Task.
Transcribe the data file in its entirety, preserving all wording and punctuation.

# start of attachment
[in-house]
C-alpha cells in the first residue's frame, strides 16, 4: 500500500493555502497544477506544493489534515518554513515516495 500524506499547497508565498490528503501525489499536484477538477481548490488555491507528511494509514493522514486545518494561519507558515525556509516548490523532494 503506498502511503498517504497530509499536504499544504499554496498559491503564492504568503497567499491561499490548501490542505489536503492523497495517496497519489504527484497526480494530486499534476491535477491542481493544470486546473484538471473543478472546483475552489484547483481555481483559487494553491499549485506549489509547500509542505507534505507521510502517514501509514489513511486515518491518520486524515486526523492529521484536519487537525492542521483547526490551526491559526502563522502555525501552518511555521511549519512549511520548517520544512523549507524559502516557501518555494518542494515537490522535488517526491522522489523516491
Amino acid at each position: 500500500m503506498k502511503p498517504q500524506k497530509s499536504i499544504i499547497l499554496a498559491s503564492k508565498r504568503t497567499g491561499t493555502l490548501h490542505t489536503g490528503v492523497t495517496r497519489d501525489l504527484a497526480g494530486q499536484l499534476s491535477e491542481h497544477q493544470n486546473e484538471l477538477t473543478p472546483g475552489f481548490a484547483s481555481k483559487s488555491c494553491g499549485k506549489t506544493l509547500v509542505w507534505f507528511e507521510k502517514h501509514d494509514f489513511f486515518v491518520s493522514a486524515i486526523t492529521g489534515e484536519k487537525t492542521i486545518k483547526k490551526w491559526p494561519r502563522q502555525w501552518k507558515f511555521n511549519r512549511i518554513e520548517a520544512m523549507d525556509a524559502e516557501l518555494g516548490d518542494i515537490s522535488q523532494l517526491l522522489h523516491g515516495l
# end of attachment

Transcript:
[in-house]
C-alpha cells in the first residue's frame, strides 16, 4: 500500500493555502497544477506544493489534515518554513515516495 500524506499547497508565498490528503501525489499536484477538477481548490488555491507528511494509514493522514486545518494561519507558515525556509516548490523532494 503506498502511503498517504497530509499536504499544504499554496498559491503564492504568503497567499491561499490548501490542505489536503492523497495517496497519489504527484497526480494530486499534476491535477491542481493544470486546473484538471473543478472546483475552489484547483481555481483559487494553491499549485506549489509547500509542505507534505507521510502517514501509514489513511486515518491518520486524515486526523492529521484536519487537525492542521483547526490551526491559526502563522502555525501552518511555521511549519512549511520548517520544512523549507524559502516557501518555494518542494515537490522535488517526491522522489523516491
Amino acid at each position: 500500500m503506498k502511503p498517504q500524506k497530509s499536504i499544504i499547497l499554496a498559491s503564492k508565498r504568503t497567499g491561499t493555502l490548501h490542505t489536503g490528503v492523497t495517496r497519489d501525489l504527484a497526480g494530486q499536484l499534476s491535477e491542481h497544477q493544470n486546473e484538471l477538477t473543478p472546483g475552489f481548490a484547483s481555481k483559487s488555491c494553491g499549485k506549489t506544493l509547500v509542505w507534505f507528511e507521510k502517514h501509514d494509514f489513511f486515518v491518520s493522514a486524515i486526523t492529521g489534515e484536519k487537525t492542521i486545518k483547526k490551526w491559526p494561519r502563522q502555525w501552518k507558515f511555521n511549519r512549511i518554513e520548517a520544512m523549507d525556509a524559502e516557501l518555494g516548490d518542494i515537490s522535488q523532494l517526491l522522489h523516491g515516495l